On 11 May 1860 the expedition of the Thousand led by Garibaldi landed in Marsala, a significant moment in that process – complex and with a non-univocal interpretation – which led to the birth of a united Italy. From the westernmost city of Sicily, the Garibaldi’s journey continued on foot to Palermo, where they arrived on May 30 of the same year. A fascinating itinerary that takes place mainly in the Trapani and Palermo hinterland, now reconstructed starting from the diaries and accounts of the Thousand in «Being a Thousand. Guide to the landing in Sicily for Garibaldini aspirants »(Exòrma Edizioni) by Stefano Cascavillatrekking and mountain expert, as well as mountaineering instructor.
A way to get in touch in an unusual way with a historical event with epic hues, immersing yourself in landscapes – the Sicilian rural and mountain ones – that can compete with the beauty of the coast (we have told you about those of Caltanissetta in this article). We are happy to be enchanted by the contemplation (and tasting, if possible) of prickly pears and by a break in the shadow cast by the abandoned beams.
But be careful, because as often happens, beauty is conquered even with a good dose of effort. This I walk in ten stages, in fact, it is not simple in some of its points although, the author specifies, it is “practicable by anyone in good physical condition”. It is necessary to deal with “brambles that are annoying, difficult walls and that seem to block the path, rusty gates to climb over and much more”, as we read in the preface to the book by Stefano Ardito, which also highlights another interesting aspect. Yes, because this suggested by Cascavilla is in fact a path of “secular” inspiration, unlike most of the other popular paths in Italy, which often retrace the steps of saints and blessed.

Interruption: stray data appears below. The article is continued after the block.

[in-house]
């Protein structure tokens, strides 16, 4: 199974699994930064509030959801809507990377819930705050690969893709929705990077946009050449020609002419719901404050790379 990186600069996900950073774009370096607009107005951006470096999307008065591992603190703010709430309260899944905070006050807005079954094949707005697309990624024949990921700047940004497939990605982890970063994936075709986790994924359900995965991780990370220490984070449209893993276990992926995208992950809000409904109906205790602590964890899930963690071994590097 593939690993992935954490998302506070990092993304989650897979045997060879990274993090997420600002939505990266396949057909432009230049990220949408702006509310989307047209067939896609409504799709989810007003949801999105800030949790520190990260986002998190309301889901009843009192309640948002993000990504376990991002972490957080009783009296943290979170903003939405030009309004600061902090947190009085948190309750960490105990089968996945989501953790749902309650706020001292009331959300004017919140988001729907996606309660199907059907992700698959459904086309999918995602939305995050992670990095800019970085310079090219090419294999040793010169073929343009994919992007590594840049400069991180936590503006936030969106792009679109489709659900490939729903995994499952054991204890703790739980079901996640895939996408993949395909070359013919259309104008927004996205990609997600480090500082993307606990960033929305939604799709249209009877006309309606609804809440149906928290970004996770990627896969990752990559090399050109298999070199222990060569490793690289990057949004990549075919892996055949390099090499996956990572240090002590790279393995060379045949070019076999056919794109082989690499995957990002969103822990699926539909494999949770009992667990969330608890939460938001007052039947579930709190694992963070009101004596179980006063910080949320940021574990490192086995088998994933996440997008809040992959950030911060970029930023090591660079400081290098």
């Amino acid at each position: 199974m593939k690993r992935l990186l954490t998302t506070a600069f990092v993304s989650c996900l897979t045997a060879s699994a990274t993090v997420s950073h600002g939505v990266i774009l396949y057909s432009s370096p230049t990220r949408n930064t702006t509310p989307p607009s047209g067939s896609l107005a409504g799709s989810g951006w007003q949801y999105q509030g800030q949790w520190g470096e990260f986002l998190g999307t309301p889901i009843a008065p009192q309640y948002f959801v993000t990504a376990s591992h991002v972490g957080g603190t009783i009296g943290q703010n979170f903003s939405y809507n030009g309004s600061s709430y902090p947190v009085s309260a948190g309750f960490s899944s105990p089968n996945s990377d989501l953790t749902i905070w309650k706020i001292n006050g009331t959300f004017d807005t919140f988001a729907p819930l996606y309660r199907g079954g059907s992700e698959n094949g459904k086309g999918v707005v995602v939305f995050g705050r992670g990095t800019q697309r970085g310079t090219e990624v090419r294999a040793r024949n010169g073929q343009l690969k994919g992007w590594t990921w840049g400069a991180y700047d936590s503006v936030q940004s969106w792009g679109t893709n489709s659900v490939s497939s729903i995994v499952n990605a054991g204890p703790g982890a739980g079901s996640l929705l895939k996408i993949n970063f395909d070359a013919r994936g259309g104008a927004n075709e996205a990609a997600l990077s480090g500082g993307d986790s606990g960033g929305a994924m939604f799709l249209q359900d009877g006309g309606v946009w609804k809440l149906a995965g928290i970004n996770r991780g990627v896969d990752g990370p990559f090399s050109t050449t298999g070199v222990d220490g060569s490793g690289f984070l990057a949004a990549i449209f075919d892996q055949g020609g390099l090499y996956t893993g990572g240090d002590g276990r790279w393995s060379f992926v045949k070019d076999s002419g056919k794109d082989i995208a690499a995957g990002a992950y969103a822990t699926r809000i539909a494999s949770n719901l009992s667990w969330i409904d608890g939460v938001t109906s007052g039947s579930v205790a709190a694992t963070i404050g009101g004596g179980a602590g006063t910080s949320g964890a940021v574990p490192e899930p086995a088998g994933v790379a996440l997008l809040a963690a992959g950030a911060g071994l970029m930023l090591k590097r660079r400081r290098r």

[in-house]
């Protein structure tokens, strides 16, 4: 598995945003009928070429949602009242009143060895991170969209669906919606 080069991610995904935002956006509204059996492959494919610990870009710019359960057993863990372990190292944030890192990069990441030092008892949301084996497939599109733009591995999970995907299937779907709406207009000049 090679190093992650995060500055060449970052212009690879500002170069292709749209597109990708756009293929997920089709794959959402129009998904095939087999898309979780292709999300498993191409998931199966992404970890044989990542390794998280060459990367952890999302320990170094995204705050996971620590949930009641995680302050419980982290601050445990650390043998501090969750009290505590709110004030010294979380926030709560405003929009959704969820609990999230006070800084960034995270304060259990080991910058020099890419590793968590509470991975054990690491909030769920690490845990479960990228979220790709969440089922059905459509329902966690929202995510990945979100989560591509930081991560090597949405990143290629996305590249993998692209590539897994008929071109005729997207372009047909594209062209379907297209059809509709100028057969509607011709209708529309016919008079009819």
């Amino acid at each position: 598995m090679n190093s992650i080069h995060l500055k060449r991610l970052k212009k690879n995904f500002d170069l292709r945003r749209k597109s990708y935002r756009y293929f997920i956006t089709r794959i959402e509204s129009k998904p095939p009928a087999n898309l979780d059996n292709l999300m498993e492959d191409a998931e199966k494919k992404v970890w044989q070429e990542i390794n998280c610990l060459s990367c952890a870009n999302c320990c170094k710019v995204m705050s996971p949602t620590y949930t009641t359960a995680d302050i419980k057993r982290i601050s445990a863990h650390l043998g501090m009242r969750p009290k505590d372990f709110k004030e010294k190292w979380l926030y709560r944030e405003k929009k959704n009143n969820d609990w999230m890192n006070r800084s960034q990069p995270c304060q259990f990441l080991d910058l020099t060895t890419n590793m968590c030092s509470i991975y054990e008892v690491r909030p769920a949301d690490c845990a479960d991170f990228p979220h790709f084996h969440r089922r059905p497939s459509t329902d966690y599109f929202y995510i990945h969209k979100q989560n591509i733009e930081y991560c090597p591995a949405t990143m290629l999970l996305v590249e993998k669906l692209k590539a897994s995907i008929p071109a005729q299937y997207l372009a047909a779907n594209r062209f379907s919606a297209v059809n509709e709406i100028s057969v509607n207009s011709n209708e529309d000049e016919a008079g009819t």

«It is a path of great landscape value, in which sweeping views of coasts and valleys, distant cities and rural silences alternate, several times in the same day, continually calling the gaze. There overall length is 170 km divided into ten stages with an average duration of short – around 15-16 km – with a minimum of 11 km and a maximum of 29 km (Salemi) », summarizes Cascavilla who has faced the route in first person.
There are so many in the book practical advice: on the differences in height to be faced (generally not so challenging), on the possibility of finding a meal (“between one stage and another there are almost never the possibility of refreshment”), on the best period to tackle the journey (between October and mid-May, taking into account – we add – that the tropicalization of the climate can lead to entire days of rain in the autumn months). Stancavilla also took care to indicate the path he suggests, adding red marks that reproduce the stylized face of Garibaldi.
Below, thanks to the contribution of the author, we have summarized the itinerary and the recommended stops with some useful details.
Source: Vanity Fair